Review Summary: Classically inspired Russian chamber folk duo iamthemorning build upon their impressive debut to deliver a beautifully subtle and engaging album.
Iamthemorning’s debut, quietly released in 2012 as a free download, slowly and surely gained a reputation as one of the best progressive folk releases of the past decade. Strong classical influences and an ambitious approach to song-craft characterised the debut but it was its delicate charm and softly lilting atmosphere that really elevated it beyond mere technical competency. This sophomore effort, partially funded by Kickstarter, follows a similar format to the debut and retains a lot of the elements that made it such an arresting experience. This time around, however, the arrangements are more confident and ambitious yet manage to achieve a sparseness in quality that results in a markedly more refined offering.
The classical influences are unmistakeable throughout the album. You could almost describe iamthemorning as a progressive chamber folk orchestra. The core of this Russian group comprises Marjana Semkina on vocals and Gleb Kolyadin on grand piano but a plethora of guests, including the Nevsky String Quartet, inject a multi-layered tapestry of textures into proceedings. Marjana’s vocals were undoubtedly the most immediately appealing aspect of the debut and nothing has changed in that respect. There is an undeniably soothing, almost dreamlike, aspect to her delivery which lifts many of the already impressive piano driven pieces into a world of gossamer clouds and pastel shades. A couple of the songs, especially the gently waltzing ‘Romance’, evoke impressions of Kate Bush in one of her more winsome episodes, but Marjana certainly has a style all her own and incorporates a pleasing soulful edge into her ethereal voice. The epic ‘Crowded Corridors’ showcases her capabilities to full effect as she breathes a fragile misty vocal line over the haunting harp passages and solemn reverse-delay effects that characterize its opening section. This delectably engaging music isn’t just about Marjana though. The progressive aspects to the group’s repertoire come to the fore further in as the song evolves into an eclectic chamber piano piece decorated with gentle tribal folk percussion and tasteful progressive folk rhythms.
Apart from a brief flirtation with some overdriven guitar riffs on ‘The Howler’, which opens the album after a brief introductory piece, subtlety is definitely the order of the day throughout. There are strong melodies which jump out at you in places but these seldom form a repeating theme for the songs and usually act as mere fleeting glimpses before the music drifts off into other territories. The aptly titled ‘The Simple Story’ is about as close iamthemorning come to delivering a traditional verse/chorus structure in this selection of pieces but even here the melodies are more of a gentle nudge than a bold statement. As was the case on their debut, this approach lends the whole experience a gauzy ambience that doesn’t set out to grab you but merely beckon you inside its world of gently shifting soundscapes. The whole stream-of-consciousness atmosphere is strengthened further by the wonderful intermission pieces that link some of the more ambitious songs. These intermissions lack Marjana’s haunting voice but contain some beautiful music, especially ‘Intermission XII’ which seemingly attempts to shoe-horn 200 years of classical music progression into its modest two and a half minutes and ranges from sonorous Bach inspired solo cello through to evocative Ravel-esque melodies.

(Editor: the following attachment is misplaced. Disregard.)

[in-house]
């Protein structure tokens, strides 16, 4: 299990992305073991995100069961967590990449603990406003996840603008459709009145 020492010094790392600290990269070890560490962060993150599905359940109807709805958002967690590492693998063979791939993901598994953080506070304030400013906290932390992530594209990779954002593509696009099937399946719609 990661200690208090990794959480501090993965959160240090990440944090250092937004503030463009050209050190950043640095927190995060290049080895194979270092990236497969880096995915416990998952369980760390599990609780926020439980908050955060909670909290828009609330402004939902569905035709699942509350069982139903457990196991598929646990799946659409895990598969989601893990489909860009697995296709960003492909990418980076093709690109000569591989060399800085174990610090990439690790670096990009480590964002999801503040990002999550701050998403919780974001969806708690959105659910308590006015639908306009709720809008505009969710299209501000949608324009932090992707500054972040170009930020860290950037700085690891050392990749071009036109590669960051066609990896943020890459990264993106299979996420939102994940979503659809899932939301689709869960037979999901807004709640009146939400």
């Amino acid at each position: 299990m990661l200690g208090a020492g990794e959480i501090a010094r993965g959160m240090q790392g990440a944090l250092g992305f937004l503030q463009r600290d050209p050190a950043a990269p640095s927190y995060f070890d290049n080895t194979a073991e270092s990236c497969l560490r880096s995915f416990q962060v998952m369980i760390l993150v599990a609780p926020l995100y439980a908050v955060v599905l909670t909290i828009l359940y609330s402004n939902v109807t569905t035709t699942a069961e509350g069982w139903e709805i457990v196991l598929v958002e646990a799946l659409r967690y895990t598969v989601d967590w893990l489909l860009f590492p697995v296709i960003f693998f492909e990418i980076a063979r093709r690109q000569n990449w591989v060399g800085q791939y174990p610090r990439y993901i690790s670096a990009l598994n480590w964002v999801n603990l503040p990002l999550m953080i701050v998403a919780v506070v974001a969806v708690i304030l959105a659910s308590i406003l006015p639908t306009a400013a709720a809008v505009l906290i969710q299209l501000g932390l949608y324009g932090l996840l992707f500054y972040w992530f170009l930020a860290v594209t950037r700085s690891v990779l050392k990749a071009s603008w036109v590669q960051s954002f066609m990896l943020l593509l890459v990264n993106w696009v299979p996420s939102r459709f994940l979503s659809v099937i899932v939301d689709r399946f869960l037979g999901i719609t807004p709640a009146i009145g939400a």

While not expanding significantly upon their debut in terms of style iamthemorning have definitely succeeded in re-capturing and expanding upon the calm inviting atmosphere that permeated it. The debut was perhaps more immediately appealing as it contained a smattering of upbeat songs with strong consistent melodies and simpler structures but this is a more mature affair with greater depth and longevity. As a body of work this album is a real jewel in the wasteland of overcooked and sterile progressive music that dominates much of the contemporary scene. If you missed them first time around don’t make the same mistake again.